Vayishlach: Struggling alone

In difficult times there has generally been no sign of Jacob’s erstwhile friends.

Rabbi Dr. Raymond Apple

Judaism Rose Wolf Sefer Torah Dedication
Rose Wolf Sefer Torah Dedication


There is a well-known tradition that Abraham, Isaac and Jacob kept the commandments even before the 613 mitzvot were given. The festival prayer books even claim that the patriarchs kept Simchat Torah.

The Ramban thinks that the patriarchs kept the commandments only outside Israel but not in the Promised Land itself, such as when Jacob and his family were in Haran.

This is hard to understand when we know that Rashi tells us that Jacob kept the 613 mitzvot even when he was living with Laban in Haran (Gen. 32:5): "Im Lavan garti" ("Ï dwelt with Laban") "v’taryag mitzvot sharmarti" ("and I kept the 613 commandments").

The best answer seems to be that the patriarchs had the gift of prophecy and realised what God wanted from human beings. Other Israelites did not have this spiritual sense and since this all took place before Sinai there was not yet a general obligation to observe the Divine laws.

Abraham, Isaac and Jacob did not have a duty to keep the commandments but imposed strict observance on themselves as a mark of love and personal stringency.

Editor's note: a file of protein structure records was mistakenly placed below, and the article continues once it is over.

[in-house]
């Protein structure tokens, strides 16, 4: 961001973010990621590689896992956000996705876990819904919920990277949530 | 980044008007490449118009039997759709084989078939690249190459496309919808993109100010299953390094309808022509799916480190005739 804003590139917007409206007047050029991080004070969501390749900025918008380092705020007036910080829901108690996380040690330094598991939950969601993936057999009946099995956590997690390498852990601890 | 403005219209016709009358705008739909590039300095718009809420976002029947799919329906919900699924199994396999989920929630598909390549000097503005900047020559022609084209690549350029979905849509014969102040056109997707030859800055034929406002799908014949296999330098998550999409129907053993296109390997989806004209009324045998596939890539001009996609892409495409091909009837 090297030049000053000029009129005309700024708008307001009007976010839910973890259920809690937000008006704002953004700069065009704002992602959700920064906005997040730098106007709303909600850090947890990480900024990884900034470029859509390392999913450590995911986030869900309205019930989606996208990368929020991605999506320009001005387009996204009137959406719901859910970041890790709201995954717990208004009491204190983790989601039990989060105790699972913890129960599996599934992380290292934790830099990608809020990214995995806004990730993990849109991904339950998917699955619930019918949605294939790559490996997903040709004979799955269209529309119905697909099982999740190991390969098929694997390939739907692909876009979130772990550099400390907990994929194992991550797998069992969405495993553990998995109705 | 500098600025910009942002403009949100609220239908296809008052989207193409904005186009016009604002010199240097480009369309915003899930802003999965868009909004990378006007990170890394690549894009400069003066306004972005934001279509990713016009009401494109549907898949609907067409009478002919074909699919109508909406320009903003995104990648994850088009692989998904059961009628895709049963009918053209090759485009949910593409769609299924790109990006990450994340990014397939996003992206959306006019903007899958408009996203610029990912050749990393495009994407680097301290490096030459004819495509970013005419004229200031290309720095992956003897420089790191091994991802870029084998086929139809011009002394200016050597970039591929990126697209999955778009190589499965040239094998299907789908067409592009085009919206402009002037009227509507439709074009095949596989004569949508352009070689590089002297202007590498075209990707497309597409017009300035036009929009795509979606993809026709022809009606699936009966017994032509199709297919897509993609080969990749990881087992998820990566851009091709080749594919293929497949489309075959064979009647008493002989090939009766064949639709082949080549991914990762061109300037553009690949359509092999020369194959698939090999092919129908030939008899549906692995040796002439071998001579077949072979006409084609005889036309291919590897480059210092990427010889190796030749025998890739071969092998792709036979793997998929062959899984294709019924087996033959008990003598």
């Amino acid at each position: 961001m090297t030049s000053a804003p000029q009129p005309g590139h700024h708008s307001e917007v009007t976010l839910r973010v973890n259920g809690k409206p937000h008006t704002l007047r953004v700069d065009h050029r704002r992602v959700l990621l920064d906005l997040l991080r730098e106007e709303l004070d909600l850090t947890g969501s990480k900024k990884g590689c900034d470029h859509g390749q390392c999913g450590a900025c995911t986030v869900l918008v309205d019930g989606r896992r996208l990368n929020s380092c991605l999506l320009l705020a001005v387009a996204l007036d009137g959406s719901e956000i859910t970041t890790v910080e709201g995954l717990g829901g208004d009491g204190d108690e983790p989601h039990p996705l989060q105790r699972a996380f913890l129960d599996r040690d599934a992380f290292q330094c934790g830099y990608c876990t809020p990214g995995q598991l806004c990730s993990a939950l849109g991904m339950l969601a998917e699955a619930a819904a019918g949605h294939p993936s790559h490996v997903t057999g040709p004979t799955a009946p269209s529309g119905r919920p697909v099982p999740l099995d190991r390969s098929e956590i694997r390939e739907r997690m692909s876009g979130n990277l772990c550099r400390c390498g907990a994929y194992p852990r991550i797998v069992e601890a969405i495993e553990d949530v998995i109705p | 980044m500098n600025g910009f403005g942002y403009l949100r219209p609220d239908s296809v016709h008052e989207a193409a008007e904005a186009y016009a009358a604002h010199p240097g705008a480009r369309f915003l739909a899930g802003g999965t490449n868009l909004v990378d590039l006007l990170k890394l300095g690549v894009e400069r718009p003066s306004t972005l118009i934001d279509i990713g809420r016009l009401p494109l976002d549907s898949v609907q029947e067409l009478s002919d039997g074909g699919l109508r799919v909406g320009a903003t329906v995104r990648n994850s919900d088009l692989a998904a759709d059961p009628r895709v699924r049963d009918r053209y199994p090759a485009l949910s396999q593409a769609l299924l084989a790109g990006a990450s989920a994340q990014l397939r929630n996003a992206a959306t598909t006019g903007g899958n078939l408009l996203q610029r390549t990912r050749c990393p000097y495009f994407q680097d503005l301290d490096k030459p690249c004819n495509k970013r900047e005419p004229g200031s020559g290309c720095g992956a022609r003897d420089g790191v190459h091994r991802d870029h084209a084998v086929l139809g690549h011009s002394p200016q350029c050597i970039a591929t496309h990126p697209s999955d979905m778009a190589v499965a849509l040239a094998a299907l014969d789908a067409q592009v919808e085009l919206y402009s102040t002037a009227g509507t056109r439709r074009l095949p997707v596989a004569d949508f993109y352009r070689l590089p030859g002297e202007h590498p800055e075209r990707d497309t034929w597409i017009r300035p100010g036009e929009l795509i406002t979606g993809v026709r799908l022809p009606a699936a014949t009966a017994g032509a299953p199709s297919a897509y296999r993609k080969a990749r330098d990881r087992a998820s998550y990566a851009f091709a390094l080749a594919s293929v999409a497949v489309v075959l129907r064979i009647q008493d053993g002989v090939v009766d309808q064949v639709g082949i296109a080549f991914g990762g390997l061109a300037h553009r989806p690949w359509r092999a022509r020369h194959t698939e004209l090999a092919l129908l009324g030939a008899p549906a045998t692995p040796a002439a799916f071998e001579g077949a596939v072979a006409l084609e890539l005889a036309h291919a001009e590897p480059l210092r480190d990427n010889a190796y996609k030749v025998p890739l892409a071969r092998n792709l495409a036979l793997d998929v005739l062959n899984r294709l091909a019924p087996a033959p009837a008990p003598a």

Jacob’s struggle was when he was by himself. The Torah says he was alone – "Vayyivater Yaakov levado" (Gen. 32:25).

In a historical sense that has been Jacob’s fate throughout the ages.

Very rarely have others sided with the patriarch’s descendants. In good times the nations have praised the quality of Jewish ethical teachings and home life. In difficult times there has generally been no sign of Jacob’s erstwhile friends.

This is not news; we know it all too well.

But how about reading the story in a personal psychological sense, that there have been many times when Jacob, alone, on its own, struggled with himself?

It has never been easy to be a Jew, nor has it ever been easy to be an ethical person. There has always been a temptation to give up the struggle and become like everyone else no longer being scrupulously careful to stick to principle.

It is no wonder that Psalm 15 praises the righteous person who upholds his personal integrity "to his own hurt".


When Jacob was given the name Israel he was told, "You have struggled ('sarita') with God and man and have prevailed" (Gen. 32:29).

The new name is an improvement on its predecessor. Jacob – Yaakov – is linked with "akov", a heel. It indicates a birth experience, a brother who grabbed at his twin brother’s heel – not a nice characteristic, not a nice name, not a nice reputation to have.

The original name suggests a person who wanted to supplant his brother’s status; the new name indicates a person who fights and wins in a fair struggle.

The new name reflects the night-time wrestling of Jacob and his unidentified assailant. Presuming that the assailant was human, the name tells us that Jacob fought with a man.

But what about the idea of fighting with God? It is possible that, as with a number of other places in the Tanach, "God" in this verse is not to be taken literally. It is a metaphor. It does not refer to the Almighty but has the meaning of "a great, mighty person".